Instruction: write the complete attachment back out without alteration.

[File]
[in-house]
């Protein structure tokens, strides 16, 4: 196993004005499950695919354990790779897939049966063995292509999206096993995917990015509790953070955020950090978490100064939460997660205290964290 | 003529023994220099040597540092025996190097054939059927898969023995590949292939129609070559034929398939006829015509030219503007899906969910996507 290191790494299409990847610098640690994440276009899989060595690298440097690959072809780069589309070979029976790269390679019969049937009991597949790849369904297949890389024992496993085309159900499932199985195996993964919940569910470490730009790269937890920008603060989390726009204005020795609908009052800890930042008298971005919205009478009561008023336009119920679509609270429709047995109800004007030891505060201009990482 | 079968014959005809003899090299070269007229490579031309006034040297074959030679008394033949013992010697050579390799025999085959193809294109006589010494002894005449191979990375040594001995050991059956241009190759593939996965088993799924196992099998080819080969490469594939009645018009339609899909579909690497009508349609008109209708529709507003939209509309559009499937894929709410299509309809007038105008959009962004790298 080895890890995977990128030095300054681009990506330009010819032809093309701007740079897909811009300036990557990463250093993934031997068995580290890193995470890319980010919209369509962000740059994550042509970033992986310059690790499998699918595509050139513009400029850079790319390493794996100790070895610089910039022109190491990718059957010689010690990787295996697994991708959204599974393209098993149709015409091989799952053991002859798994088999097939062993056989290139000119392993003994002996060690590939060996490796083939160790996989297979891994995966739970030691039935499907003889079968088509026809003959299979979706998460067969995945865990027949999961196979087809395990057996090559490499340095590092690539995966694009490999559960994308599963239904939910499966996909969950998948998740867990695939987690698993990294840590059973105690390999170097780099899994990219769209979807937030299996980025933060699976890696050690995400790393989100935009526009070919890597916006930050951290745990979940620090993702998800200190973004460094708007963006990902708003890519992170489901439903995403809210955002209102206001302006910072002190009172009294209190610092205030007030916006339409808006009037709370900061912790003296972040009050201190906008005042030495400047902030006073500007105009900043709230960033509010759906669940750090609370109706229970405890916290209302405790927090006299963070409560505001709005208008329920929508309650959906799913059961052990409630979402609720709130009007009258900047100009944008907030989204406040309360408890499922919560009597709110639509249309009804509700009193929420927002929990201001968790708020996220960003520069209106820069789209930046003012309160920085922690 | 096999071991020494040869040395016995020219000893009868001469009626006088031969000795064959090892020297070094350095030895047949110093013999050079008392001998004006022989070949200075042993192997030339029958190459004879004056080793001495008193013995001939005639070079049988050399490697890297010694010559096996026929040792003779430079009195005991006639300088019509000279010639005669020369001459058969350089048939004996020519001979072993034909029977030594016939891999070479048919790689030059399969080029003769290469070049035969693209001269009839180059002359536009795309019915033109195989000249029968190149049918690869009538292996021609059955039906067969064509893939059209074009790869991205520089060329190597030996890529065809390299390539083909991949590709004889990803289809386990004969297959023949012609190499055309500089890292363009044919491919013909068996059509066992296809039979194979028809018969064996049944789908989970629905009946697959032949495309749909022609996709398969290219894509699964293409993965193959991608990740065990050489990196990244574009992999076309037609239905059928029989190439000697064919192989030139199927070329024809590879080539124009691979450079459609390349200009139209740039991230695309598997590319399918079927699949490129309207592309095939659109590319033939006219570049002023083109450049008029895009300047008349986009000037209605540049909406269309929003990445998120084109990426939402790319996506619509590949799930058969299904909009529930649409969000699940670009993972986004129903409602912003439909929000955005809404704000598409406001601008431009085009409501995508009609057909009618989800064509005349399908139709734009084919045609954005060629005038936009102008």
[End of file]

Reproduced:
[in-house]
């Protein structure tokens, strides 16, 4: 196993004005499950695919354990790779897939049966063995292509999206096993995917990015509790953070955020950090978490100064939460997660205290964290 | 003529023994220099040597540092025996190097054939059927898969023995590949292939129609070559034929398939006829015509030219503007899906969910996507 290191790494299409990847610098640690994440276009899989060595690298440097690959072809780069589309070979029976790269390679019969049937009991597949790849369904297949890389024992496993085309159900499932199985195996993964919940569910470490730009790269937890920008603060989390726009204005020795609908009052800890930042008298971005919205009478009561008023336009119920679509609270429709047995109800004007030891505060201009990482 | 079968014959005809003899090299070269007229490579031309006034040297074959030679008394033949013992010697050579390799025999085959193809294109006589010494002894005449191979990375040594001995050991059956241009190759593939996965088993799924196992099998080819080969490469594939009645018009339609899909579909690497009508349609008109209708529709507003939209509309559009499937894929709410299509309809007038105008959009962004790298 080895890890995977990128030095300054681009990506330009010819032809093309701007740079897909811009300036990557990463250093993934031997068995580290890193995470890319980010919209369509962000740059994550042509970033992986310059690790499998699918595509050139513009400029850079790319390493794996100790070895610089910039022109190491990718059957010689010690990787295996697994991708959204599974393209098993149709015409091989799952053991002859798994088999097939062993056989290139000119392993003994002996060690590939060996490796083939160790996989297979891994995966739970030691039935499907003889079968088509026809003959299979979706998460067969995945865990027949999961196979087809395990057996090559490499340095590092690539995966694009490999559960994308599963239904939910499966996909969950998948998740867990695939987690698993990294840590059973105690390999170097780099899994990219769209979807937030299996980025933060699976890696050690995400790393989100935009526009070919890597916006930050951290745990979940620090993702998800200190973004460094708007963006990902708003890519992170489901439903995403809210955002209102206001302006910072002190009172009294209190610092205030007030916006339409808006009037709370900061912790003296972040009050201190906008005042030495400047902030006073500007105009900043709230960033509010759906669940750090609370109706229970405890916290209302405790927090006299963070409560505001709005208008329920929508309650959906799913059961052990409630979402609720709130009007009258900047100009944008907030989204406040309360408890499922919560009597709110639509249309009804509700009193929420927002929990201001968790708020996220960003520069209106820069789209930046003012309160920085922690 | 096999071991020494040869040395016995020219000893009868001469009626006088031969000795064959090892020297070094350095030895047949110093013999050079008392001998004006022989070949200075042993192997030339029958190459004879004056080793001495008193013995001939005639070079049988050399490697890297010694010559096996026929040792003779430079009195005991006639300088019509000279010639005669020369001459058969350089048939004996020519001979072993034909029977030594016939891999070479048919790689030059399969080029003769290469070049035969693209001269009839180059002359536009795309019915033109195989000249029968190149049918690869009538292996021609059955039906067969064509893939059209074009790869991205520089060329190597030996890529065809390299390539083909991949590709004889990803289809386990004969297959023949012609190499055309500089890292363009044919491919013909068996059509066992296809039979194979028809018969064996049944789908989970629905009946697959032949495309749909022609996709398969290219894509699964293409993965193959991608990740065990050489990196990244574009992999076309037609239905059928029989190439000697064919192989030139199927070329024809590879080539124009691979450079459609390349200009139209740039991230695309598997590319399918079927699949490129309207592309095939659109590319033939006219570049002023083109450049008029895009300047008349986009000037209605540049909406269309929003990445998120084109990426939402790319996506619509590949799930058969299904909009529930649409969000699940670009993972986004129903409602912003439909929000955005809404704000598409406001601008431009085009409501995508009609057909009618989800064509005349399908139709734009084919045609954005060629005038936009102008």